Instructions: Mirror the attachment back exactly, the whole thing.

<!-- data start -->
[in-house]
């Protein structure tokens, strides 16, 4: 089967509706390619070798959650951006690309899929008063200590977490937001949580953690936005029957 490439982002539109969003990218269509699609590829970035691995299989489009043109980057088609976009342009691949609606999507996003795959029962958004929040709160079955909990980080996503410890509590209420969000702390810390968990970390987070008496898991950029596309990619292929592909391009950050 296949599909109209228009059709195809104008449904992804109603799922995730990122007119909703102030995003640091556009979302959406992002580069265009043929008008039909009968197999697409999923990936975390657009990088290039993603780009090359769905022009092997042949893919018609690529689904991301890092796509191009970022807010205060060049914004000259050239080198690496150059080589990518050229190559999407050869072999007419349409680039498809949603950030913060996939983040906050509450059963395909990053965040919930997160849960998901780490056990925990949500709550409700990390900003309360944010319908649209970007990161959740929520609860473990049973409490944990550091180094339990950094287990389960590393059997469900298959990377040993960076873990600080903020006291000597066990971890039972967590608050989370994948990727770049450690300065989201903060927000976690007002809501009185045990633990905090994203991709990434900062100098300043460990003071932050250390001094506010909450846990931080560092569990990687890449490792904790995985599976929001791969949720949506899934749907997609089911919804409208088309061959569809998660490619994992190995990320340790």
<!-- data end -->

[in-house]
């Protein structure tokens, strides 16, 4: 089967509706390619070798959650951006690309899929008063200590977490937001949580953690936005029957 490439982002539109969003990218269509699609590829970035691995299989489009043109980057088609976009342009691949609606999507996003795959029962958004929040709160079955909990980080996503410890509590209420969000702390810390968990970390987070008496898991950029596309990619292929592909391009950050 296949599909109209228009059709195809104008449904992804109603799922995730990122007119909703102030995003640091556009979302959406992002580069265009043929008008039909009968197999697409999923990936975390657009990088290039993603780009090359769905022009092997042949893919018609690529689904991301890092796509191009970022807010205060060049914004000259050239080198690496150059080589990518050229190559999407050869072999007419349409680039498809949603950030913060996939983040906050509450059963395909990053965040919930997160849960998901780490056990925990949500709550409700990390900003309360944010319908649209970007990161959740929520609860473990049973409490944990550091180094339990950094287990389960590393059997469900298959990377040993960076873990600080903020006291000597066990971890039972967590608050989370994948990727770049450690300065989201903060927000976690007002809501009185045990633990905090994203991709990434900062100098300043460990003071932050250390001094506010909450846990931080560092569990990687890449490792904790995985599976929001791969949720949506899934749907997609089911919804409208088309061959569809998660490619994992190995990320340790």